Reply: Tue Jan 12 2016 08:44:04 GMT-0500 (EST)
Reply To: Design and Science
Paola Antonelli 1 Contributor
January 12, 20161 Version
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@article{ReplyTueJan12016, title={Reply: Tue Jan 12 2016 08:44:04 GMT-0500 (EST)}, author={Paola Antonelli}, year={2016}, note={version: 57a22cbc5a4037b8e01ad7e1}, publisher={PubPub}, }


Paola Antonelli. (2016). Reply: Tue Jan 12 2016 08:44:04 GMT-0500 (EST). PubPub, [https://www.pubpub.org/pub/56950324095d603800fde351] version: 57a22cbc5a4037b8e01ad7e1


Paola Antonelli. "Reply: Tue Jan 12 2016 08:44:04 GMT-0500 (EST)". PubPub, (2016). [https://www.pubpub.org/pub/56950324095d603800fde351] version: 57a22cbc5a4037b8e01ad7e1


Paola Antonelli. "Reply: Tue Jan 12 2016 08:44:04 GMT-0500 (EST)". PubPub, (2016). [https://www.pubpub.org/pub/56950324095d603800fde351] version: 57a22cbc5a4037b8e01ad7e1
Regarding design, its role in devising adaptive systems, and efficiency: This becomes really huge, but for some--myself included--an effort towards formal elegance is necessary for a planning exercise to be considered design. That formal elegance could be impalpable, as for instance in the design of a scent, but it needs to be acknowledged as a tension within the process. The outcome of that effort can be a failure, but the effort needs to be there. I other words, I consider the Interstate Highway System a design project, while the Keystone Pipeline is not, even though they are both systems -- Paola Antonelli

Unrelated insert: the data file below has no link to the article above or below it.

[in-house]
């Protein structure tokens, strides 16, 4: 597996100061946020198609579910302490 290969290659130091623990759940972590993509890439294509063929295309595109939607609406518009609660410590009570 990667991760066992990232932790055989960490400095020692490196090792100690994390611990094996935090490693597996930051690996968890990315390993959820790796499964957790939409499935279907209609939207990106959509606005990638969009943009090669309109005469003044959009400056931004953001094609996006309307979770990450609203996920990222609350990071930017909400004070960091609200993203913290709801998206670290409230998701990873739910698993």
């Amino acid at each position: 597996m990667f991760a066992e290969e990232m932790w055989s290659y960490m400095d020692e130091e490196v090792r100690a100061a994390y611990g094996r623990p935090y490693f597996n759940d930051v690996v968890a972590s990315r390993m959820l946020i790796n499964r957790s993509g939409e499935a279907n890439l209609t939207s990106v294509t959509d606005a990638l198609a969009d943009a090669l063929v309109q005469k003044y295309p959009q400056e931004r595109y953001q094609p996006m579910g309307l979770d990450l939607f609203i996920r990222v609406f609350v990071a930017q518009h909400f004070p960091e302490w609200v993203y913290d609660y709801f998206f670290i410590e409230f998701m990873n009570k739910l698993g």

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I am not sure precisely what you mean by formal elegance. It sounds like an epistemological aesthetic for maths or something. In any case, it seems like you are trying to make an important distinction between projects like the Interstate system and the Keystone pipeline and I'd like to undersatnd what it is.
Elegance in Roundabout of Highway system: https://www.google.com/maps/@53.3115186,-2.4168729,654m/data=!3m1!1e3?hl=en
Elegance in the Cloverleaf of same Highway system: https://www.google.com/maps/@53.353064,-2.49984,1306m/data=!3m1!1e3?hl=en
Something along the lines of R. Buckminster Fuller's "When I am working on a problem, I never think about beauty but when I have finished, if the solution is not beautiful, I know it is wrong." came to mind reading your comment, Ms. Antonelli. Though I imagine you mean a more explicit effort must be made to reach an aesthetic quality in order to be considered design (whereas some might be happy to say "this is design with good aesthetic, and that is design with bad aesthetic").
So the question is: is a notion of aesthetics ("formal elegance") contained within a definition of design, or not? And further: is it time to formulate a new definition of design? I believe this is part of what is happening currently, as mentioned above.